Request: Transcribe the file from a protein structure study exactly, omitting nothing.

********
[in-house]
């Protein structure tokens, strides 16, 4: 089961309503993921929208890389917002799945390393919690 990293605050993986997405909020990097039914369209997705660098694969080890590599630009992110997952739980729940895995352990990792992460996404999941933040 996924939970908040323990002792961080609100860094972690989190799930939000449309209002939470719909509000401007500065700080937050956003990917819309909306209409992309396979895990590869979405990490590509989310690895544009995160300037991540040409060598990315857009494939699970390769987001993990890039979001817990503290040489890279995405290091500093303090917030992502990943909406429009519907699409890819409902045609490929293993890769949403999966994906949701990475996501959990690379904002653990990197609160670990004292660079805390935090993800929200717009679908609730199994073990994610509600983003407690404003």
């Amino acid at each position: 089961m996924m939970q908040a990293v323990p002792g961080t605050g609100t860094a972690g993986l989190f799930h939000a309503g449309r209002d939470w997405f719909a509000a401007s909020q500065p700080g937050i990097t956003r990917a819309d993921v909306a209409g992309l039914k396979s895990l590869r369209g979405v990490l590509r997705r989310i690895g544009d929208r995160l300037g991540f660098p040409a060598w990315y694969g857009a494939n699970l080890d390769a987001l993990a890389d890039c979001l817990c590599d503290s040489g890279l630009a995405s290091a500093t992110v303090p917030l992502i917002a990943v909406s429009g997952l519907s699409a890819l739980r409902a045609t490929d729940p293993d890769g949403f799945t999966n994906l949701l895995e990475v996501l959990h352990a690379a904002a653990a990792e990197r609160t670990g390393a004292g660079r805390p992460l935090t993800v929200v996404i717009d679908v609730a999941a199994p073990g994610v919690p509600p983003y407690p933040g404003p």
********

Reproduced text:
[in-house]
């Protein structure tokens, strides 16, 4: 089961309503993921929208890389917002799945390393919690 990293605050993986997405909020990097039914369209997705660098694969080890590599630009992110997952739980729940895995352990990792992460996404999941933040 996924939970908040323990002792961080609100860094972690989190799930939000449309209002939470719909509000401007500065700080937050956003990917819309909306209409992309396979895990590869979405990490590509989310690895544009995160300037991540040409060598990315857009494939699970390769987001993990890039979001817990503290040489890279995405290091500093303090917030992502990943909406429009519907699409890819409902045609490929293993890769949403999966994906949701990475996501959990690379904002653990990197609160670990004292660079805390935090993800929200717009679908609730199994073990994610509600983003407690404003």
């Amino acid at each position: 089961m996924m939970q908040a990293v323990p002792g961080t605050g609100t860094a972690g993986l989190f799930h939000a309503g449309r209002d939470w997405f719909a509000a401007s909020q500065p700080g937050i990097t956003r990917a819309d993921v909306a209409g992309l039914k396979s895990l590869r369209g979405v990490l590509r997705r989310i690895g544009d929208r995160l300037g991540f660098p040409a060598w990315y694969g857009a494939n699970l080890d390769a987001l993990a890389d890039c979001l817990c590599d503290s040489g890279l630009a995405s290091a500093t992110v303090p917030l992502i917002a990943v909406s429009g997952l519907s699409a890819l739980r409902a045609t490929d729940p293993d890769g949403f799945t999966n994906l949701l895995e990475v996501l959990h352990a690379a904002a653990a990792e990197r609160t670990g390393a004292g660079r805390p992460l935090t993800v929200v996404i717009d679908v609730a999941a199994p073990g994610v919690p509600p983003y407690p933040g404003p």